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Am J Physiol Lung Cell Mol Physiol. 2009 Oct;297(4):L677-86. doi: 10.1152/ajplung.00030.2009. Epub 2009 Jul 24.

Dysfunctional cystic fibrosis transmembrane conductance regulator inhibits phagocytosis of apoptotic cells with proinflammatory consequences.

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  • 1Division of Pulmonary Sciences and Critical Care Medicine, Univ. of Colorado Denver, Research Bldg. 2, 12700 E. 19th Ave. Box C272, Aurora, CO 80045, USA.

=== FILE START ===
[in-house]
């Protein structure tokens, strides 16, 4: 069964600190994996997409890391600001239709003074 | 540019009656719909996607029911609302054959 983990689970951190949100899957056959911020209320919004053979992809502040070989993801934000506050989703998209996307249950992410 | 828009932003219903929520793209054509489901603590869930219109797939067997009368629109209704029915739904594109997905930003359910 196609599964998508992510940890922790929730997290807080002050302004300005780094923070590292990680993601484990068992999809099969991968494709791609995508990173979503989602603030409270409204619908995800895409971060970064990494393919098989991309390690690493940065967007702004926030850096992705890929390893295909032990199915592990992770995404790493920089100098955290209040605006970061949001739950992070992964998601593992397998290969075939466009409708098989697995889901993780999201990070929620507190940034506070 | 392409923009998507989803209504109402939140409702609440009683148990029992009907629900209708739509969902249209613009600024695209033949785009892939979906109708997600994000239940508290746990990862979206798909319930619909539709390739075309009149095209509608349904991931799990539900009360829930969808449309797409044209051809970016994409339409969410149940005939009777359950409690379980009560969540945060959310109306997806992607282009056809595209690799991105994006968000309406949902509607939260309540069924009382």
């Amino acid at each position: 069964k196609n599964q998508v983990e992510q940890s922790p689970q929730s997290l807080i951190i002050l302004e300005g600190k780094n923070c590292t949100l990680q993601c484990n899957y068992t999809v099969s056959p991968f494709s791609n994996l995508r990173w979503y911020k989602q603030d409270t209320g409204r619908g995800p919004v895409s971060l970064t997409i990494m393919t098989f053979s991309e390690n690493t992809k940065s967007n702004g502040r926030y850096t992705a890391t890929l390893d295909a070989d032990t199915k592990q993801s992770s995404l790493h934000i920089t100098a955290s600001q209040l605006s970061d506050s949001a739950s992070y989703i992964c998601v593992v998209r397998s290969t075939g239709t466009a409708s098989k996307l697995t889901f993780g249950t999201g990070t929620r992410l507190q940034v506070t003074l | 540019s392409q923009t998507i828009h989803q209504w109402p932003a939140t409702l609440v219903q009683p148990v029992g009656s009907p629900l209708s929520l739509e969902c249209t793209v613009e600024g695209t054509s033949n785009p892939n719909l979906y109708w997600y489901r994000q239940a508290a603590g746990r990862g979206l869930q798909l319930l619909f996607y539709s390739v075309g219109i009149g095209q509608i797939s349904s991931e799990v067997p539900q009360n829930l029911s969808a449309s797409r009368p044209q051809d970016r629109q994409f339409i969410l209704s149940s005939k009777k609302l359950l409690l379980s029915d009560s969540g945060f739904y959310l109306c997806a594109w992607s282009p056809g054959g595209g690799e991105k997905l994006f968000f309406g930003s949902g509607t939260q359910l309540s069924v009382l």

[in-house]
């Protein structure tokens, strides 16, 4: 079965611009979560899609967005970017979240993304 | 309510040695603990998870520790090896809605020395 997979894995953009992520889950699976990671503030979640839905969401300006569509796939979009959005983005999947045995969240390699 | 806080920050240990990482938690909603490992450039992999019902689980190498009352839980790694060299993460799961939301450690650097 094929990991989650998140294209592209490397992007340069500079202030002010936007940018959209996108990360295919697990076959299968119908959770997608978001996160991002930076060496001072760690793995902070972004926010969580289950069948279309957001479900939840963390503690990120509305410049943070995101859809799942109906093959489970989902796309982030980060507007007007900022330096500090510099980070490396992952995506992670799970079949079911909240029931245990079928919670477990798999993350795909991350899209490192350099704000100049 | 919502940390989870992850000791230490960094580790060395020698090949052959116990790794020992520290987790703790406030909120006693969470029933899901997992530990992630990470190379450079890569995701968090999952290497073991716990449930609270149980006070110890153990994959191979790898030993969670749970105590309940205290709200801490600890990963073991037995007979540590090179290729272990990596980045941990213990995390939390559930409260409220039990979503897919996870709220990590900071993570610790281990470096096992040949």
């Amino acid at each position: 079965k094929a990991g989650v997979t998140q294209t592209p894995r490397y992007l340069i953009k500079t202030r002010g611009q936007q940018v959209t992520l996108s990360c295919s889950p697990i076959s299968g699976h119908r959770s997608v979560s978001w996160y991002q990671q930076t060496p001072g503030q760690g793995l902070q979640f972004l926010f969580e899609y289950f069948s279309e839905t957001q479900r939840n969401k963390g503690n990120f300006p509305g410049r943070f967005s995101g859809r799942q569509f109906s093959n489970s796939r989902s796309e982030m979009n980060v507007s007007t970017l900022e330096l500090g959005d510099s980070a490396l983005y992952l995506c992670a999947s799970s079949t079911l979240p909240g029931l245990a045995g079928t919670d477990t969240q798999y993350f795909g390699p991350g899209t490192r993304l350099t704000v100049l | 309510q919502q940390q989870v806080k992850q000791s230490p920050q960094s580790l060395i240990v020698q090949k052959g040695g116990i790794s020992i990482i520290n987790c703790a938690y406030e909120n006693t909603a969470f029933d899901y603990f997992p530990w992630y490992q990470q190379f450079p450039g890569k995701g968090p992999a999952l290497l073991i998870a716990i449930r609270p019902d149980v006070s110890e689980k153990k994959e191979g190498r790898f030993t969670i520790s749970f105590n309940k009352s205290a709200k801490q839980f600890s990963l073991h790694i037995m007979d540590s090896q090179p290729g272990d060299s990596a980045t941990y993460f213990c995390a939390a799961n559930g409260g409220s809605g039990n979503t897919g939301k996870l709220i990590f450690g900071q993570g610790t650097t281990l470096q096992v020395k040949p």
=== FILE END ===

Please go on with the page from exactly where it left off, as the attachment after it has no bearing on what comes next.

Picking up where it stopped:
Cystic fibrosis (CF) is caused by mutated CF transmembrane conductance regulator (CFTR) and is characterized by robust airway inflammation and accumulation of apoptotic cells. Phagocytosis of apoptotic cells (efferocytosis) is a pivotal regulator of inflammation, because it prevents postapoptotic necrosis and actively suppresses release of a variety of proinflammatory mediators, including IL-8. Because CF is associated with accumulation of apoptotic cells, inappropriate levels of IL-8, and robust inflammation, we sought to determine whether CFTR deficiency specifically impairs efferocytosis and its regulation of inflammatory mediator release. Here we show that CFTR deficiency directly interferes with efferocytosis by airway epithelium, an effect that is not due to altered binding of apoptotic cells to epithelial cells or altered expression of efferocytosis receptors. In contrast, expression of RhoA, a known negative regulator of efferocytosis, is substantially increased in CFTR-deficient cells, and inhibitors of RhoA or its downstream effector Rho kinase normalize efferocytosis in these cells. Impaired efferocytosis appears to be mediated through an amiloride-sensitive ion channel, because amiloride restores phagocytic competency in CFTR-deficient cells. Finally, ineffective efferocytosis in CFTR-deficient cells appears to have proinflammatory consequences, because apoptotic cells enhance IL-8 release by these cells, but not by wild-type controls. Therefore, in CF, dysregulated efferocytosis may lead to accumulation of apoptotic cells and impaired regulation of the inflammatory response and, ultimately, may suggest a new therapeutic target.

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